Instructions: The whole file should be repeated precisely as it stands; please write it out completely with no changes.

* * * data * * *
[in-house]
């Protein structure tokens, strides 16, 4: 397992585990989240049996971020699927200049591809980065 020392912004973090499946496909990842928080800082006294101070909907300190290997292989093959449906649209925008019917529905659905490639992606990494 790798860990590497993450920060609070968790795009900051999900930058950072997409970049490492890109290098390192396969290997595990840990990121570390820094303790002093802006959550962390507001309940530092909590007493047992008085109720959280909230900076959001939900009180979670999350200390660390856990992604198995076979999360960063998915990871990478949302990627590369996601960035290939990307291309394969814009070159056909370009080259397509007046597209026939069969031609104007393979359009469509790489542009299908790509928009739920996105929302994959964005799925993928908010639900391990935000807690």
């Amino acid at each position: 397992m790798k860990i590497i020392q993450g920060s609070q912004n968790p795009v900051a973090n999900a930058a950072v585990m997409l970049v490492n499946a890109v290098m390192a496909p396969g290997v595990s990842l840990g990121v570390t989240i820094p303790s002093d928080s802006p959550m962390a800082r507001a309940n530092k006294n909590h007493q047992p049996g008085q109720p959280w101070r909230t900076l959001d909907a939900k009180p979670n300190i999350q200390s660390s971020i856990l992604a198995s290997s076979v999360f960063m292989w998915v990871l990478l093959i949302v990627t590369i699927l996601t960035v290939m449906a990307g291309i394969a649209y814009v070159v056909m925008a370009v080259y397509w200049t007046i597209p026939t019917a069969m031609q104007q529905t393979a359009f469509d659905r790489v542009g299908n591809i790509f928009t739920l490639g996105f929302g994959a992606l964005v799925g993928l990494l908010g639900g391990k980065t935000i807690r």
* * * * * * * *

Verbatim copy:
[in-house]
């Protein structure tokens, strides 16, 4: 397992585990989240049996971020699927200049591809980065 020392912004973090499946496909990842928080800082006294101070909907300190290997292989093959449906649209925008019917529905659905490639992606990494 790798860990590497993450920060609070968790795009900051999900930058950072997409970049490492890109290098390192396969290997595990840990990121570390820094303790002093802006959550962390507001309940530092909590007493047992008085109720959280909230900076959001939900009180979670999350200390660390856990992604198995076979999360960063998915990871990478949302990627590369996601960035290939990307291309394969814009070159056909370009080259397509007046597209026939069969031609104007393979359009469509790489542009299908790509928009739920996105929302994959964005799925993928908010639900391990935000807690």
């Amino acid at each position: 397992m790798k860990i590497i020392q993450g920060s609070q912004n968790p795009v900051a973090n999900a930058a950072v585990m997409l970049v490492n499946a890109v290098m390192a496909p396969g290997v595990s990842l840990g990121v570390t989240i820094p303790s002093d928080s802006p959550m962390a800082r507001a309940n530092k006294n909590h007493q047992p049996g008085q109720p959280w101070r909230t900076l959001d909907a939900k009180p979670n300190i999350q200390s660390s971020i856990l992604a198995s290997s076979v999360f960063m292989w998915v990871l990478l093959i949302v990627t590369i699927l996601t960035v290939m449906a990307g291309i394969a649209y814009v070159v056909m925008a370009v080259y397509w200049t007046i597209p026939t019917a069969m031609q104007q529905t393979a359009f469509d659905r790489v542009g299908n591809i790509f928009t739920l490639g996105f929302g994959a992606l964005v799925g993928l990494l908010g639900g391990k980065t935000i807690r």